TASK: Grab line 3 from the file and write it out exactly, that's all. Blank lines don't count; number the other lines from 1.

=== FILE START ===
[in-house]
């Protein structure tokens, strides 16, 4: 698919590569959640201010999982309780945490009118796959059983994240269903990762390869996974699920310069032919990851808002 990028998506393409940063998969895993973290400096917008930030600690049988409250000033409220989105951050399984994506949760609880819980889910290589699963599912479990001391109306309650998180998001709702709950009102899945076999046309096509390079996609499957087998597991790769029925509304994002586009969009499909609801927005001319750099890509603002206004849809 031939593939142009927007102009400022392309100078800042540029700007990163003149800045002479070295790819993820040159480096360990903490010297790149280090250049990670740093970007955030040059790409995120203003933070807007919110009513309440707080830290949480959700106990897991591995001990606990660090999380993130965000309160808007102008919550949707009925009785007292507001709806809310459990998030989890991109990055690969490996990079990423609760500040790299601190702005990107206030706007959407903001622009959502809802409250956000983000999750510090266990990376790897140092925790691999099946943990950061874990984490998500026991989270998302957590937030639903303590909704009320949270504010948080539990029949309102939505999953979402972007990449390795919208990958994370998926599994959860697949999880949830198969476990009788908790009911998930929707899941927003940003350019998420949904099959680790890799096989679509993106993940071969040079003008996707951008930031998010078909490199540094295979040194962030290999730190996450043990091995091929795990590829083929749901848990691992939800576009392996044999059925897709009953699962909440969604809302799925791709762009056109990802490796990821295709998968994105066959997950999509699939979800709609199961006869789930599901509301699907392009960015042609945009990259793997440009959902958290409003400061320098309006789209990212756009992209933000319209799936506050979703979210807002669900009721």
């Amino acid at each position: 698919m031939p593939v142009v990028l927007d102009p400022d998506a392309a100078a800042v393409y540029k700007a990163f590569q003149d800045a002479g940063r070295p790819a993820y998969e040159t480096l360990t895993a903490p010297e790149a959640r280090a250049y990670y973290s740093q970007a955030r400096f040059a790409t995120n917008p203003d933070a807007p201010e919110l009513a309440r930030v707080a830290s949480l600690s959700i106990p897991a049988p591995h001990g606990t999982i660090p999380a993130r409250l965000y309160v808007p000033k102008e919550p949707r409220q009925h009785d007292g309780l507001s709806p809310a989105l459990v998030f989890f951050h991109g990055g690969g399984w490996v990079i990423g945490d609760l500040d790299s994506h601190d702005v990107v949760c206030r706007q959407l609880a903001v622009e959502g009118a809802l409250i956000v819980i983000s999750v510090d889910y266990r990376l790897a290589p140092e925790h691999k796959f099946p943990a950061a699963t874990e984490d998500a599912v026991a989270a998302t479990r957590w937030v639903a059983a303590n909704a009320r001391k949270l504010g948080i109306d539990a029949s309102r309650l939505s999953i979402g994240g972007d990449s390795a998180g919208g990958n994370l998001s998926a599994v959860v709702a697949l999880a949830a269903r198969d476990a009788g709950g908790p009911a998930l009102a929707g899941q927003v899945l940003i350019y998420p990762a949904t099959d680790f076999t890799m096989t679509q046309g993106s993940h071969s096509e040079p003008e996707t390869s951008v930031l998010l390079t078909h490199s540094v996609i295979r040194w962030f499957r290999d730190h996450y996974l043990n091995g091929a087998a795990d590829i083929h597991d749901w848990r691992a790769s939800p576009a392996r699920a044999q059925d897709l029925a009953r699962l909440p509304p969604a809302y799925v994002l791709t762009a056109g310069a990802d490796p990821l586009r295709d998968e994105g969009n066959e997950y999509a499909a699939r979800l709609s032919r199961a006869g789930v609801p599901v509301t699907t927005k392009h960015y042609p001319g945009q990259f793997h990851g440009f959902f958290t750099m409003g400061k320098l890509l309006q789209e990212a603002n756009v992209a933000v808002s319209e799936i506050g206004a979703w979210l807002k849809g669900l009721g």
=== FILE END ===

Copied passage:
């Amino acid at each position: 698919m031939p593939v142009v990028l927007d102009p400022d998506a392309a100078a800042v393409y540029k700007a990163f590569q003149d800045a002479g940063r070295p790819a993820y998969e040159t480096l360990t895993a903490p010297e790149a959640r280090a250049y990670y973290s740093q970007a955030r400096f040059a790409t995120n917008p203003d933070a807007p201010e919110l009513a309440r930030v707080a830290s949480l600690s959700i106990p897991a049988p591995h001990g606990t999982i660090p999380a993130r409250l965000y309160v808007p000033k102008e919550p949707r409220q009925h009785d007292g309780l507001s709806p809310a989105l459990v998030f989890f951050h991109g990055g690969g399984w490996v990079i990423g945490d609760l500040d790299s994506h601190d702005v990107v949760c206030r706007q959407l609880a903001v622009e959502g009118a809802l409250i956000v819980i983000s999750v510090d889910y266990r990376l790897a290589p140092e925790h691999k796959f099946p943990a950061a699963t874990e984490d998500a599912v026991a989270a998302t479990r957590w937030v639903a059983a303590n909704a009320r001391k949270l504010g948080i109306d539990a029949s309102r309650l939505s999953i979402g994240g972007d990449s390795a998180g919208g990958n994370l998001s998926a599994v959860v709702a697949l999880a949830a269903r198969d476990a009788g709950g908790p009911a998930l009102a929707g899941q927003v899945l940003i350019y998420p990762a949904t099959d680790f076999t890799m096989t679509q046309g993106s993940h071969s096509e040079p003008e996707t390869s951008v930031l998010l390079t078909h490199s540094v996609i295979r040194w962030f499957r290999d730190h996450y996974l043990n091995g091929a087998a795990d590829i083929h597991d749901w848990r691992a790769s939800p576009a392996r699920a044999q059925d897709l029925a009953r699962l909440p509304p969604a809302y799925v994002l791709t762009a056109g310069a990802d490796p990821l586009r295709d998968e994105g969009n066959e997950y999509a499909a699939r979800l709609s032919r199961a006869g789930v609801p599901v509301t699907t927005k392009h960015y042609p001319g945009q990259f793997h990851g440009f959902f958290t750099m409003g400061k320098l890509l309006q789209e990212a603002n756009v992209a933000v808002s319209e799936i506050g206004a979703w979210l807002k849809g669900l009721g």